Integrated fuel strategy needed to drive low-carbon transport policy

The Government must give air pollution the same level of priority as tackling climate change and reducing carbon emissions when devising transport policy, according to a new industry blueprint.

The blueprint, drawn up by liquid petroleum gas (LPG) supplier Autogas Ltd and trade association UKLPG, sets out a number of recommendations for the Government including the replacement of individual fuel strategies with an integrated approach supporting options such as LPG which, with 1400 filling sites in the UK, could provide an immediate benefit to the air pollution problem.

The document also warns that a lack of standardisation and collaboration between business departments has compromised the UK transport sector’s ability to reach its carbon reduction goals.

UKLPG chief executive Rob Shuttleworth said: “The blueprint is the industry’s commitment to maximise the support given by Treasury to a 10-year fuel duty trajectory for LPG.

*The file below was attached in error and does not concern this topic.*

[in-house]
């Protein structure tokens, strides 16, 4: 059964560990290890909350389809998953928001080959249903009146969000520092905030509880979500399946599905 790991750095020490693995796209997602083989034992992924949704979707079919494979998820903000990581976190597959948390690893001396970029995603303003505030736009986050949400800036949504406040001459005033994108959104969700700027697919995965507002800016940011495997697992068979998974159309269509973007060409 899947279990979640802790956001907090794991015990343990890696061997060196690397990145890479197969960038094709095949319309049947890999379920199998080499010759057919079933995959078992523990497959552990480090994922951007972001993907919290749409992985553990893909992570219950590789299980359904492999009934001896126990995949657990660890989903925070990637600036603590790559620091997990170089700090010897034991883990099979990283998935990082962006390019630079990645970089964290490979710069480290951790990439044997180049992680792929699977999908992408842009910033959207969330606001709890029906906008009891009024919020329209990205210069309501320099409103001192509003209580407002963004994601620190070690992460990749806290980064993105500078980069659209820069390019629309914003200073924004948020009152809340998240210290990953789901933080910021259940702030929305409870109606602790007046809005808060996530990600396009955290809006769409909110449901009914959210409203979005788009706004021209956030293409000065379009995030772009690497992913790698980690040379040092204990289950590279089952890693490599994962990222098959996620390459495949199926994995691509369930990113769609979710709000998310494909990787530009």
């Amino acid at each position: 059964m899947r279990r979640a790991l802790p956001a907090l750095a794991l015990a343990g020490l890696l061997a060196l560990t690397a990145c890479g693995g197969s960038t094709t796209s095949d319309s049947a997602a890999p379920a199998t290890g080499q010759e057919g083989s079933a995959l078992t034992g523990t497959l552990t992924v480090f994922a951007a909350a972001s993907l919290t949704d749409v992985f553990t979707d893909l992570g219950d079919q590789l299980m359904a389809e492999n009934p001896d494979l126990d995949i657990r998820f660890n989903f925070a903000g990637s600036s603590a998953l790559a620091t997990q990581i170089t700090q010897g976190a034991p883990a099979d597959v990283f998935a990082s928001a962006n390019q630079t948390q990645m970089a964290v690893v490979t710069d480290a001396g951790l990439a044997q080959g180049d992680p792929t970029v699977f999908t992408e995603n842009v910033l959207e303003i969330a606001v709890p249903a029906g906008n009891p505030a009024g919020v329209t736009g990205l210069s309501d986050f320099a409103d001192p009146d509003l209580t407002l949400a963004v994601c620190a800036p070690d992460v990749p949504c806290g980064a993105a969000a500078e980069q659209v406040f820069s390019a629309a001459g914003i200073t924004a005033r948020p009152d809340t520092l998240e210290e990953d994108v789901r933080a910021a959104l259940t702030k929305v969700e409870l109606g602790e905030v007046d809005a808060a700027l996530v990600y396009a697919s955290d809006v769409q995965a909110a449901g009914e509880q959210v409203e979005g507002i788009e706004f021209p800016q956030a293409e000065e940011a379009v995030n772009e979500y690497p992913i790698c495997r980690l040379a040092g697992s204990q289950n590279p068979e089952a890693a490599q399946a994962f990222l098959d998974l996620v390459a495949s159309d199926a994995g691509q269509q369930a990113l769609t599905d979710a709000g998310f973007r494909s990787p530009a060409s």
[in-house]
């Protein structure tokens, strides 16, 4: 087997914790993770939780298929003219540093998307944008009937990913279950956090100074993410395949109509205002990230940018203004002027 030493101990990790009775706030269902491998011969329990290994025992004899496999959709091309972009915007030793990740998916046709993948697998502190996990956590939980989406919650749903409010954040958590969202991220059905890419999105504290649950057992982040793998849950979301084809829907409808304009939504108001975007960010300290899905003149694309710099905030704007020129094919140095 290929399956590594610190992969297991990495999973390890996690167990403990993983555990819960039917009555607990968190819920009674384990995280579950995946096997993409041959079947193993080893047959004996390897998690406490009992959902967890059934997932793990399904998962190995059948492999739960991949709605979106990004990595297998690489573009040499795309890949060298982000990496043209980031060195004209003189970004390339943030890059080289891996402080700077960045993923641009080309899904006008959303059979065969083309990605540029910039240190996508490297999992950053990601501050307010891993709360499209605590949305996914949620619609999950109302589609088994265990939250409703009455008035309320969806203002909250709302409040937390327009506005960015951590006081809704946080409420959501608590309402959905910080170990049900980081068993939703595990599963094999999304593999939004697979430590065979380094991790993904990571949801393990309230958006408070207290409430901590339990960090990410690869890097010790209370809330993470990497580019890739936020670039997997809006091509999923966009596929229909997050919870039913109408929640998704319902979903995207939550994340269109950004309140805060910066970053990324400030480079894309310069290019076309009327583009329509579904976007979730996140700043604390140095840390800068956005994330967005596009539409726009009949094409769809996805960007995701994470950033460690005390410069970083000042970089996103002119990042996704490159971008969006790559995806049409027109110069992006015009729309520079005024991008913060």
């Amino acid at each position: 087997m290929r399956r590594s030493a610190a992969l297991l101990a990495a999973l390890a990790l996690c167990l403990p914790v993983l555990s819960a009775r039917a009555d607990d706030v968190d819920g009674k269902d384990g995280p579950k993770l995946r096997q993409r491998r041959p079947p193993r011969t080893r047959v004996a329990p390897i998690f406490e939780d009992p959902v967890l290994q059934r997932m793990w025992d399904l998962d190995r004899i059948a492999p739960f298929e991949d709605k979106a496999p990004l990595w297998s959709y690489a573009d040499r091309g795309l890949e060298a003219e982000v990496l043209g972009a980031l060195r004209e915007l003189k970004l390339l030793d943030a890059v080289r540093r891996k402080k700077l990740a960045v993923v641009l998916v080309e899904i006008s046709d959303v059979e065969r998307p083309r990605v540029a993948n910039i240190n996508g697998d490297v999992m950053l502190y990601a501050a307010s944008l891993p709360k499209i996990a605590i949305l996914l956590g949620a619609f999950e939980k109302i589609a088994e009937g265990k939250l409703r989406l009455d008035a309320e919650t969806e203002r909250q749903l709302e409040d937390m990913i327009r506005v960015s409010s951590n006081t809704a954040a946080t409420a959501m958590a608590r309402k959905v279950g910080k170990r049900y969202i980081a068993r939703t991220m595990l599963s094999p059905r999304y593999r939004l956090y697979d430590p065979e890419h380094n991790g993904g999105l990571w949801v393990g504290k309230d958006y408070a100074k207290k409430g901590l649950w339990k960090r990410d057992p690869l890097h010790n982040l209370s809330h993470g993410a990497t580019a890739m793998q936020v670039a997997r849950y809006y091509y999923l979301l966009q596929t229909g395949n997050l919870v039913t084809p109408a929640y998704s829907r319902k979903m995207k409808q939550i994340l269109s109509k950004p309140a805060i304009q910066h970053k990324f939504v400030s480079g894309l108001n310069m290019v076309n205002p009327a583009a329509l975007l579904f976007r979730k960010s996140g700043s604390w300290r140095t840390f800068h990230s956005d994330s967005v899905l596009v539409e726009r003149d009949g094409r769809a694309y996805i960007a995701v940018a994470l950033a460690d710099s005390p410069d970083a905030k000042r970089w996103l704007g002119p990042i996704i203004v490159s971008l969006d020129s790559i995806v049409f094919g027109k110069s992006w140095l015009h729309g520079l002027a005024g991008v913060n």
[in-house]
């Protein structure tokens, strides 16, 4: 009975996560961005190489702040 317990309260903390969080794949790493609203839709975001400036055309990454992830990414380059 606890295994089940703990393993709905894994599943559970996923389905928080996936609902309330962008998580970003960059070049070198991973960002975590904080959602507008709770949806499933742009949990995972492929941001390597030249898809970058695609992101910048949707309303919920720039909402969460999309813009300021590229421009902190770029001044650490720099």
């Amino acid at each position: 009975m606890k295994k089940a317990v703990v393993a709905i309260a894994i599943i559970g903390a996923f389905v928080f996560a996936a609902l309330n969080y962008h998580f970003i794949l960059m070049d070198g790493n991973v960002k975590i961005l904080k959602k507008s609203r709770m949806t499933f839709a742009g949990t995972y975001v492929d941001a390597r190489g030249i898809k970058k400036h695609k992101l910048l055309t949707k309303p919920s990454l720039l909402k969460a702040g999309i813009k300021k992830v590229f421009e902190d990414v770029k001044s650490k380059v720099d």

“However, fuel duty for gaseous fuels on its own does not go far enough to truly make an impact on carbon and air pollution from road transport. A clear objective must be a cross departmental cohesive approach to road transport policy that correctly incorporates UK road transport supply chains and infrastructure.”

Funding competition

Yesterday (14 October), the Government announced that it would be putting the first £11m funding available into a competition – ‘Adapting cutting-edge technologies’ – opened recently by Innovate UK, increasing the total funding available to £15m.

Business Minister Matthew Hancock said: “As part of our long-term economic plan, investments like this will make sure that Britain is the leading light of the automotive industry – developing green technologies and creating thousands of new jobs across the country.”

Earlier this year Deputy Prime Minister Nick Clegg declared that £500m would be used to promote ultra-low emission vehicles (ULEVs) in the UK, including £100m to fund further industry-led research to support the growth of the sector.

Transport Minister Baroness Kramer said: “By 2040 we expect virtually all new cars and vans to be using carbon-cutting technology and we want to see as much of this as possible designed and built here, in the UK, delivering economic as well as environmental benefits.”

Lois Vallely

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